“They lived in Burbank, but there wasn’t a cemetery close by at the time, so they buried him at Grand View.”
The entire family was heartbroken and they visited the grave regularly.
Shermer, who was born several years after her cousin died, has fond memories of those childhood trips to the grave site.
“I would go around and read the names of some of the children buried in the children’s section,” she said. “I knew a surprising number of family names.
“I loved the statue of the angel holding a little baby in her arms. It was like a miniature Forest Lawn in those days. The cemetery was very well kept then. We all had our driving lessons there. We had to go around the palm tree in the middle of the cemetery.”
When Grand View Cemetery was established in the mid-1880s, it was one of the few burial grounds in the area. (Forest Lawn opened in 1906.) However, there aren’t too many tombstones dating back to those early years. Its heyday began in the 1920s, when Len C. Davis purchased it and set the tiny country graveyard on an expansion course.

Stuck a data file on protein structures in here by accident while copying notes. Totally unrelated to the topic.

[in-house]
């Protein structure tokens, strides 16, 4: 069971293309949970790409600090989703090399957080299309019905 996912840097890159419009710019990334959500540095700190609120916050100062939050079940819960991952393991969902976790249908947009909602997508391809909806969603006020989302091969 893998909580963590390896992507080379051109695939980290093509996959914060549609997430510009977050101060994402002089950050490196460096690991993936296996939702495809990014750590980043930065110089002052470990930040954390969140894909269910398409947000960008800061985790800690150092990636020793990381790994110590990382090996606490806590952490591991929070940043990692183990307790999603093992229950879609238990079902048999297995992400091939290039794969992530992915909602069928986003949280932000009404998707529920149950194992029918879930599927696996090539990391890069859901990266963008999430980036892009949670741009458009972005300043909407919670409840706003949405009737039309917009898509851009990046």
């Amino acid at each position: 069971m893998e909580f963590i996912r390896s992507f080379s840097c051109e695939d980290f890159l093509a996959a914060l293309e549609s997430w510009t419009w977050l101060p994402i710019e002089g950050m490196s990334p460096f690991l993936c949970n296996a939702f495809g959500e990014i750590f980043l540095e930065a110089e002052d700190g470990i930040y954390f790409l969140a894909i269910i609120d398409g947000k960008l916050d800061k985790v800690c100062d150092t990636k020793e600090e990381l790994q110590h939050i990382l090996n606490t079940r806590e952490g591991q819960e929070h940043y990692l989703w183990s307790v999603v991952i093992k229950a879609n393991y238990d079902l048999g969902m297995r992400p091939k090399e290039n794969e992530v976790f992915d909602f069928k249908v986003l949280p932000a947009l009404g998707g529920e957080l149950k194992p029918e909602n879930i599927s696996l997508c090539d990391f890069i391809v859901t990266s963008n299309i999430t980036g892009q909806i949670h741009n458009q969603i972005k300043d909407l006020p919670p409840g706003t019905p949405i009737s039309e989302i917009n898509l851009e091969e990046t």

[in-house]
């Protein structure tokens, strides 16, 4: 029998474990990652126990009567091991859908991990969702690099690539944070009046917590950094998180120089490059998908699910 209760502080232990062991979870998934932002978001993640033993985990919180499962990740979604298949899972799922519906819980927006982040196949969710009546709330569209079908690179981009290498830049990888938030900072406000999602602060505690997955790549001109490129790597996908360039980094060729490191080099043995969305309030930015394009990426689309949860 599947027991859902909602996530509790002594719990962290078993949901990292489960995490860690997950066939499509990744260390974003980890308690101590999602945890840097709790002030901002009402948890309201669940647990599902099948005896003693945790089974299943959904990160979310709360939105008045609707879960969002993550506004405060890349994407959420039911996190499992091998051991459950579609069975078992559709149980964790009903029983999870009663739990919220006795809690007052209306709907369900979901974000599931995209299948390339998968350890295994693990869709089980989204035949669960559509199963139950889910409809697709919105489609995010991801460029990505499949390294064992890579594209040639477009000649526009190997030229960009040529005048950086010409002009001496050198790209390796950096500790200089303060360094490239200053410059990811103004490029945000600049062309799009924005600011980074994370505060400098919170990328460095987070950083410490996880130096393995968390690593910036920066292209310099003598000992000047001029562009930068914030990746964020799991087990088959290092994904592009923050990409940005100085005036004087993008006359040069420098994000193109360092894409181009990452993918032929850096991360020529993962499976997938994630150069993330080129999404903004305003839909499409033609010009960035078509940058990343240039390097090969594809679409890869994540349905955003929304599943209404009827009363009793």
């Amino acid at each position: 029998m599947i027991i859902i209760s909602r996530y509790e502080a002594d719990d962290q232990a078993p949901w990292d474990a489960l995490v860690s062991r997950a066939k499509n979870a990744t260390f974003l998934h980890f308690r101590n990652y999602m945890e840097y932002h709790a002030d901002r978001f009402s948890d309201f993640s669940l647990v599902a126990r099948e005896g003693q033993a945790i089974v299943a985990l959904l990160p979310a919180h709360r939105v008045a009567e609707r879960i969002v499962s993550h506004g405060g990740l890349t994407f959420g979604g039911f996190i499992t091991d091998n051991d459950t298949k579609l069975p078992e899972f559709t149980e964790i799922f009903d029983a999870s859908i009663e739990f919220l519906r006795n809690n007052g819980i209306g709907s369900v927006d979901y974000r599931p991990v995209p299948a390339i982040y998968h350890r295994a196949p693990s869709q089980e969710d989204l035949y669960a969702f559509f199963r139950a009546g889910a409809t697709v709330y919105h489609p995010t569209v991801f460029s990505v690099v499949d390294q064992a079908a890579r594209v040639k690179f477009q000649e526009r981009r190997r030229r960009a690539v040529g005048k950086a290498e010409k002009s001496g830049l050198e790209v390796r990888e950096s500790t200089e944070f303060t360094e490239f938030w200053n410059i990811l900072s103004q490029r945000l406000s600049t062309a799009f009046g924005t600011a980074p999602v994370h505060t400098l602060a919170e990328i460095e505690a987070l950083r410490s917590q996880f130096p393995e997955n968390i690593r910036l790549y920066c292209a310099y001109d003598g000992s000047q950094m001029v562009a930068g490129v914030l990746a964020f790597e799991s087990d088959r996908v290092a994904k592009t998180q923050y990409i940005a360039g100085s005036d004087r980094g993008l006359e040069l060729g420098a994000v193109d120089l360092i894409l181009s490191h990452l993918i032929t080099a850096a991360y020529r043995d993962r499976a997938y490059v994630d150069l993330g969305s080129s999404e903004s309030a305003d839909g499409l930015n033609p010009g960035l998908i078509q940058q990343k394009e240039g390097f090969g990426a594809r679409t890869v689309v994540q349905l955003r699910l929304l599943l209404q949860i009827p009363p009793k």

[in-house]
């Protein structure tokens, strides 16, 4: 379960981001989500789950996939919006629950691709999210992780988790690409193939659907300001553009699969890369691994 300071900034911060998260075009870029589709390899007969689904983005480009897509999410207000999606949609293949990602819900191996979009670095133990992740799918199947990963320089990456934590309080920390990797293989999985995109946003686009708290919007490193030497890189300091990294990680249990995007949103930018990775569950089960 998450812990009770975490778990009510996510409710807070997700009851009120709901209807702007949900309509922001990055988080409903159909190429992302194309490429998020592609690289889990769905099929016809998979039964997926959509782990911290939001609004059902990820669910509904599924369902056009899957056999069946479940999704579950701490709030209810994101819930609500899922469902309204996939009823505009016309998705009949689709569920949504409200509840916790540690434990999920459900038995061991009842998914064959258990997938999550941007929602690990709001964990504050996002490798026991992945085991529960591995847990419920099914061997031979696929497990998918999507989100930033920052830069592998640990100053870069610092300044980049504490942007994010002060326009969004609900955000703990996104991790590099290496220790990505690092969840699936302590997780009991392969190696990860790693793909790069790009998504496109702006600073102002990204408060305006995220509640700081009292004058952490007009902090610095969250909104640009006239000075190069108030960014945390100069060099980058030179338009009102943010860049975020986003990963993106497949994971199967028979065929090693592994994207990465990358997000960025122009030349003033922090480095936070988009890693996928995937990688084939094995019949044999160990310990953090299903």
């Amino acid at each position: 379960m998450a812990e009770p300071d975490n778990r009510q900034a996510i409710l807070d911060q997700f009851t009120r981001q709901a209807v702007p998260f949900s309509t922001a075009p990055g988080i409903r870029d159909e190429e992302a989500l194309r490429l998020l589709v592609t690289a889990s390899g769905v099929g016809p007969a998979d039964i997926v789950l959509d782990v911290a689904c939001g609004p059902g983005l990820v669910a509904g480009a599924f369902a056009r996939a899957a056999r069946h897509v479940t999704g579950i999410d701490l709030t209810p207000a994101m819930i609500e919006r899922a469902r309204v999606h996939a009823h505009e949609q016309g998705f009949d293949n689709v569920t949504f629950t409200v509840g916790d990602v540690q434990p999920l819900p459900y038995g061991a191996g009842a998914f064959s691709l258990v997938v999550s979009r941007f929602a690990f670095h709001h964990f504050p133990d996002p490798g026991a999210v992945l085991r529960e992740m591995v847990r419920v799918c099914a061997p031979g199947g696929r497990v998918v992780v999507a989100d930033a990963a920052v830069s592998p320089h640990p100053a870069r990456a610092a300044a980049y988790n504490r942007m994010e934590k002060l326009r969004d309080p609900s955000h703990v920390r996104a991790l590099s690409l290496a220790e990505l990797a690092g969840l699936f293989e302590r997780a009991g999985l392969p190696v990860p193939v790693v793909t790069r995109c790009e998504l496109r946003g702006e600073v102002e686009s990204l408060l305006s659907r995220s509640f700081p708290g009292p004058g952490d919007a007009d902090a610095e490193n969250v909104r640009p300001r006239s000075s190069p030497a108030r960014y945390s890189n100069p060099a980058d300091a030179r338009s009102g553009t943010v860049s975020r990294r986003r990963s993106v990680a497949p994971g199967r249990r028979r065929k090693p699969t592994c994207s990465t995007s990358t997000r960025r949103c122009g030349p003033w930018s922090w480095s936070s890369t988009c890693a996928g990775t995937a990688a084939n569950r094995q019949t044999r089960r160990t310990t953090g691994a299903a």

Davis renamed it Grand View Memorial Park and added a 40-foot entrance arch, complete with electric lights, which spanned the entrance on what is now Glenwood Road. Made of stucco, the arch was painted in the same rose colors that decorated the interior of the new office building. Davis also took out plans for a residence and a chapel.
But his most impressive accomplishment was the landscaping. Most of the evergreen cypress trees that had originally been planted were taken out, and the bare land was formed into an amphitheater where 1,000-plus plots were laid out. More than 800 camphor and 200 bottle trees were planted to shade the graves.